Australia-based BHP Billiton Ltd. is putting its Fayetteville Shale assets on the sales block, leaving a multi-year misadventure in Arkansas behind it as the company’s petroleum business focuses on higher-value U.S. liquids production.

“In petroleum, the group continues to prioritize value over volume, which dictates a focus on onshore U.S. liquids development and investment in high-return brownfield projects across the conventional business,” said CEO Andrew Mackenzie during an investor presentation Monday.

“In the Eagle Ford and Permian [Basin], we are forecasting liquids production of approximately 200,000 b/d by the 2017 financial year. This is expected to generate significant value as investments in our liquids-rich onshore U.S. wells typically generate returns of over 50%.”

The company has been talking about its 200,000 b/d target since last year (see Shale Daily, Dec. 11, 2013), and BHP has indeed been growing U.S. onshore output (see Shale Daily, July 23).

“In time, we expect to fully develop our Haynesville gas field given the quality of our acreage,” Mackenzie said Monday. “As we look to improve the balance of liquids and gas across our petroleum portfolio, we have initiated the marketing our Fayetteville acreage. However, we will only divest the field if it maximizes value for shareholders.”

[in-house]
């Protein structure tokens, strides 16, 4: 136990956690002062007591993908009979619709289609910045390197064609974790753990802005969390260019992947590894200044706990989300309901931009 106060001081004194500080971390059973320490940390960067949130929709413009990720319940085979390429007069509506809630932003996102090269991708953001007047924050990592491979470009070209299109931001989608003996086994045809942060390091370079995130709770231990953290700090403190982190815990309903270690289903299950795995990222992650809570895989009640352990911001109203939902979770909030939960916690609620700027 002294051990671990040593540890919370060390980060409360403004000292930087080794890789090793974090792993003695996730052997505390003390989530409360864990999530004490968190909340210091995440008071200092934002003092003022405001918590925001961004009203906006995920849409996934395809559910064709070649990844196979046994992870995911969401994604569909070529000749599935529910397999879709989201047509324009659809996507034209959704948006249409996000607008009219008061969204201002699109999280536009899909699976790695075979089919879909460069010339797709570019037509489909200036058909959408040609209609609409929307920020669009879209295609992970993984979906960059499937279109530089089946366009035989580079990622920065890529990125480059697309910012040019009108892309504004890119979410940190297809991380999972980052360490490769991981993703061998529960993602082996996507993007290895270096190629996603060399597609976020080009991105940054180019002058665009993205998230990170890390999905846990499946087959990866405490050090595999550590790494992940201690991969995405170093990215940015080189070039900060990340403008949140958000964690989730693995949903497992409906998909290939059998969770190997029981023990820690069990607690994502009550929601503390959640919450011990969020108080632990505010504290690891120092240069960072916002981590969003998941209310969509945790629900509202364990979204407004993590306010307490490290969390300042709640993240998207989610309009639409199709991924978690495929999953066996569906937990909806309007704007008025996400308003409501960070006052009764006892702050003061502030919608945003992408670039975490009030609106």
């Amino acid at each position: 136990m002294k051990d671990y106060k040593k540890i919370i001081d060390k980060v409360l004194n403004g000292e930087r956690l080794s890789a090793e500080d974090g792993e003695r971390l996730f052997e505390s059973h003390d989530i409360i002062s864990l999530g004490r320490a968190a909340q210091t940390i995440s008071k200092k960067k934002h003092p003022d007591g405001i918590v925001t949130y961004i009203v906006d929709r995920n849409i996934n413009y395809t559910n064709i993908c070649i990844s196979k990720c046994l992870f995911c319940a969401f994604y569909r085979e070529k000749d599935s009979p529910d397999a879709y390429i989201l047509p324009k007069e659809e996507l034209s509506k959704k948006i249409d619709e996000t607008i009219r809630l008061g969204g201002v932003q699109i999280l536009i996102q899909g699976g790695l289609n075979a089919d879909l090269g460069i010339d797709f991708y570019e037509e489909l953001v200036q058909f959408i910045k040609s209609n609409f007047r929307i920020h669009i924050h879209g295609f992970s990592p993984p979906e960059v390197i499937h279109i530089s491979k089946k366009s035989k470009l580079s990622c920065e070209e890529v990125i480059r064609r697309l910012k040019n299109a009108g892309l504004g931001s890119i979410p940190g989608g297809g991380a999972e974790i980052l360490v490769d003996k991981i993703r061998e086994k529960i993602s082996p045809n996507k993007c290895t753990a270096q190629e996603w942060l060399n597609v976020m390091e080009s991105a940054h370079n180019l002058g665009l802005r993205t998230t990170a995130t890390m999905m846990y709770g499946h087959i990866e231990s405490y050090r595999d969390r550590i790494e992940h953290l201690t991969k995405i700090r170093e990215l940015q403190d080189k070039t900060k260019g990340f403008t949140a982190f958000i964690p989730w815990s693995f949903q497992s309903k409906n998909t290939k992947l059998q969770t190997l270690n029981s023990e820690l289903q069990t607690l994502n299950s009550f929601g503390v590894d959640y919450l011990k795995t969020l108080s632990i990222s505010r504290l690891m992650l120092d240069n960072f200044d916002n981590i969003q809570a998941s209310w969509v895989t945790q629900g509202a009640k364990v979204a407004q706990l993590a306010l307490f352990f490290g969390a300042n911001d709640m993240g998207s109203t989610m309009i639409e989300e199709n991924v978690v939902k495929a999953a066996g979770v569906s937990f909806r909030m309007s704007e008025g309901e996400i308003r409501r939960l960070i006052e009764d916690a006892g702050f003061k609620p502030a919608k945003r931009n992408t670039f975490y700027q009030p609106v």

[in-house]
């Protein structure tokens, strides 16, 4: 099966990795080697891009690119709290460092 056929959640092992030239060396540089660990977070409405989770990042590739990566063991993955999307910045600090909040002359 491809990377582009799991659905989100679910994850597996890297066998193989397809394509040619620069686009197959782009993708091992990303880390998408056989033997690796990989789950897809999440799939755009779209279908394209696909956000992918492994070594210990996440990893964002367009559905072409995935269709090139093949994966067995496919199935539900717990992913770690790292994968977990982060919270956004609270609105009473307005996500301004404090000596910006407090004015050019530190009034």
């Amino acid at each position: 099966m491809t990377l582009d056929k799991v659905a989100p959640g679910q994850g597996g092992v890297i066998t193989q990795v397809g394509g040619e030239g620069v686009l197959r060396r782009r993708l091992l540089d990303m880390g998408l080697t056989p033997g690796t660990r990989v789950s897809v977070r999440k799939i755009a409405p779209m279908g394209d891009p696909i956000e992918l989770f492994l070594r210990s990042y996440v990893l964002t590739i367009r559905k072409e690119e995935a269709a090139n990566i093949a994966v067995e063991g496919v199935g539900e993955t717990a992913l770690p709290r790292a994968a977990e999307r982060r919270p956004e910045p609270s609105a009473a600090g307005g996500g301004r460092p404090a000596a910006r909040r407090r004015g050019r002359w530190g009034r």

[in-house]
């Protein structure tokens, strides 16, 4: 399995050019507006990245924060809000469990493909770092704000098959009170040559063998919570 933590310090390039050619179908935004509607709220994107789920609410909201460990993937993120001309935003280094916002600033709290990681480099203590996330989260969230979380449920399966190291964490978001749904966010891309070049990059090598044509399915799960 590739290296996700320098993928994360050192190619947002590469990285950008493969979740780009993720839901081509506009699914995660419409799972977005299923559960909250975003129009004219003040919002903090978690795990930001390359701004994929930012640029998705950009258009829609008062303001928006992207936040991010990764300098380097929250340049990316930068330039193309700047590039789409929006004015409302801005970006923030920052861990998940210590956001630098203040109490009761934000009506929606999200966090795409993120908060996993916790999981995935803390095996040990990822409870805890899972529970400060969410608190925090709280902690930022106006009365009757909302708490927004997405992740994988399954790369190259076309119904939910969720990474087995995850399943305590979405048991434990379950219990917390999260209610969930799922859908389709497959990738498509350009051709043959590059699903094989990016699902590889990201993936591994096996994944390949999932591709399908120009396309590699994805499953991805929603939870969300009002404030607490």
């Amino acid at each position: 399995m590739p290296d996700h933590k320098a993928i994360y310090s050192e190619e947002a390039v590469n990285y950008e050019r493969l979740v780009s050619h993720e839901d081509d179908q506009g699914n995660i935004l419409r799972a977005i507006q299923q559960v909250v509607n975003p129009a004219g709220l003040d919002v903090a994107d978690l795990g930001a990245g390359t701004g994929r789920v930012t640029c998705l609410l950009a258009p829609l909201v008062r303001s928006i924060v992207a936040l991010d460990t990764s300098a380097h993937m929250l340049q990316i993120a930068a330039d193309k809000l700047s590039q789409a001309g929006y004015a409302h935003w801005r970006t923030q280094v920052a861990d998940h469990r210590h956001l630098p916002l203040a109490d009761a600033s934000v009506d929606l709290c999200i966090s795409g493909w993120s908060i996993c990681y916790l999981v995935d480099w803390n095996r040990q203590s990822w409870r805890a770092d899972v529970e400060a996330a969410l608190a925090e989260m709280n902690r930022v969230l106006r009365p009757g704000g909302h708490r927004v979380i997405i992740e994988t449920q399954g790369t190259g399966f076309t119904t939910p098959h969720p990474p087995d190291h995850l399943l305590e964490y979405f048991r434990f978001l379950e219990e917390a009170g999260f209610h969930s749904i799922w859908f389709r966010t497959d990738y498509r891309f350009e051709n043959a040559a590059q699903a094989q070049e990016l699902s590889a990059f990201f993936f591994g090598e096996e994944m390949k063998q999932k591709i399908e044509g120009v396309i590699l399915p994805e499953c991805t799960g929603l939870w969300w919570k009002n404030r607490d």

In early 2011 BHP acquired Chesapeake Energy Corp.’s Fayetteville Shale portfolio for $4.75 billion in cash (see Shale Daily, Feb. 23, 2011). Later that same year, the head of the company’s petroleum unit boasted that BHP was in “shale of the shales” with its holdings in the Fayetteville as well as the Haynesville, Eagle Ford and Permian Basin (see Shale Daily, Nov. 17, 2011).

But it wasn’t long after that when things had gotten out of hand in Arkansas. Weak natural gas prices drove BHP to take a US$2.84 billion pre-tax charge against the value of dry gas assets in the Fayetteville (see Shale Daily, Aug. 7, 2012). “The Fayetteville charge reflects the fall in United States domestic gas prices and the company’s decision to adjust its development plans by shifting drilling from dry gas to the more liquids-rich fields,” then-CEO Marius Kloppers said at the time.

BHP’s acquisition of Petrohawk Energy Corp. for $12.1 billion in 2011 (see Shale Daily, July 18, 2011) also went pear-shaped in 2012 with the downturn in natural gas prices (see Shale Daily, Aug. 13, 2012).

However, on Monday Mackenzie said an efficiency drive has improved productivity. In the petroleum business, forensic benchmarking of every component of the company’s onshore U.S. drilling program has “significantly improved capital productivity,” Mackenzie said. “Drilling costs in the Black Hawk fell 16% in the 2014 financial year. Onshore U.S. operating costs are also expected to improve with a 10% reduction forecast in the 2015 financial year.”